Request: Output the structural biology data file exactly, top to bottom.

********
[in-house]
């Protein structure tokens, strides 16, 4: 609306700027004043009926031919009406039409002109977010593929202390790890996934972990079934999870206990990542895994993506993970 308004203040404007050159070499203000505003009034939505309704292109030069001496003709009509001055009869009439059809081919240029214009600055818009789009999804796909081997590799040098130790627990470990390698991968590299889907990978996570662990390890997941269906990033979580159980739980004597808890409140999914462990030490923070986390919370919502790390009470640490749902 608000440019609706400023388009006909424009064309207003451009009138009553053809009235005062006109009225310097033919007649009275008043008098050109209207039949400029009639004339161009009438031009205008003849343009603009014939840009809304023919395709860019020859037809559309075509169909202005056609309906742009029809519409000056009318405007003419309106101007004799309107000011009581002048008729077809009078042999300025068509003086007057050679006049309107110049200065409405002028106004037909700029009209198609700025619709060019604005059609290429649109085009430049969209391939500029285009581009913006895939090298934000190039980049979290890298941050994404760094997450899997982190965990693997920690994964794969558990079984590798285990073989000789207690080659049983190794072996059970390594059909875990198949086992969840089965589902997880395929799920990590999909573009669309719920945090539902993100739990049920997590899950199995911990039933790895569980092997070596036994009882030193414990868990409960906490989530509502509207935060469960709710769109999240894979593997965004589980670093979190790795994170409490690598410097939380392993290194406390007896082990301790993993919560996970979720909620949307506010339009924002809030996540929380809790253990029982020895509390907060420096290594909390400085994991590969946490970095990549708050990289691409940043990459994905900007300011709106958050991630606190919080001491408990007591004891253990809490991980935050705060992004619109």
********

[in-house]
């Protein structure tokens, strides 16, 4: 609306700027004043009926031919009406039409002109977010593929202390790890996934972990079934999870206990990542895994993506993970 308004203040404007050159070499203000505003009034939505309704292109030069001496003709009509001055009869009439059809081919240029214009600055818009789009999804796909081997590799040098130790627990470990390698991968590299889907990978996570662990390890997941269906990033979580159980739980004597808890409140999914462990030490923070986390919370919502790390009470640490749902 608000440019609706400023388009006909424009064309207003451009009138009553053809009235005062006109009225310097033919007649009275008043008098050109209207039949400029009639004339161009009438031009205008003849343009603009014939840009809304023919395709860019020859037809559309075509169909202005056609309906742009029809519409000056009318405007003419309106101007004799309107000011009581002048008729077809009078042999300025068509003086007057050679006049309107110049200065409405002028106004037909700029009209198609700025619709060019604005059609290429649109085009430049969209391939500029285009581009913006895939090298934000190039980049979290890298941050994404760094997450899997982190965990693997920690994964794969558990079984590798285990073989000789207690080659049983190794072996059970390594059909875990198949086992969840089965589902997880395929799920990590999909573009669309719920945090539902993100739990049920997590899950199995911990039933790895569980092997070596036994009882030193414990868990409960906490989530509502509207935060469960709710769109999240894979593997965004589980670093979190790795994170409490690598410097939380392993290194406390007896082990301790993993919560996970979720909620949307506010339009924002809030996540929380809790253990029982020895509390907060420096290594909390400085994991590969946490970095990549708050990289691409940043990459994905900007300011709106958050991630606190919080001491408990007591004891253990809490991980935050705060992004619109």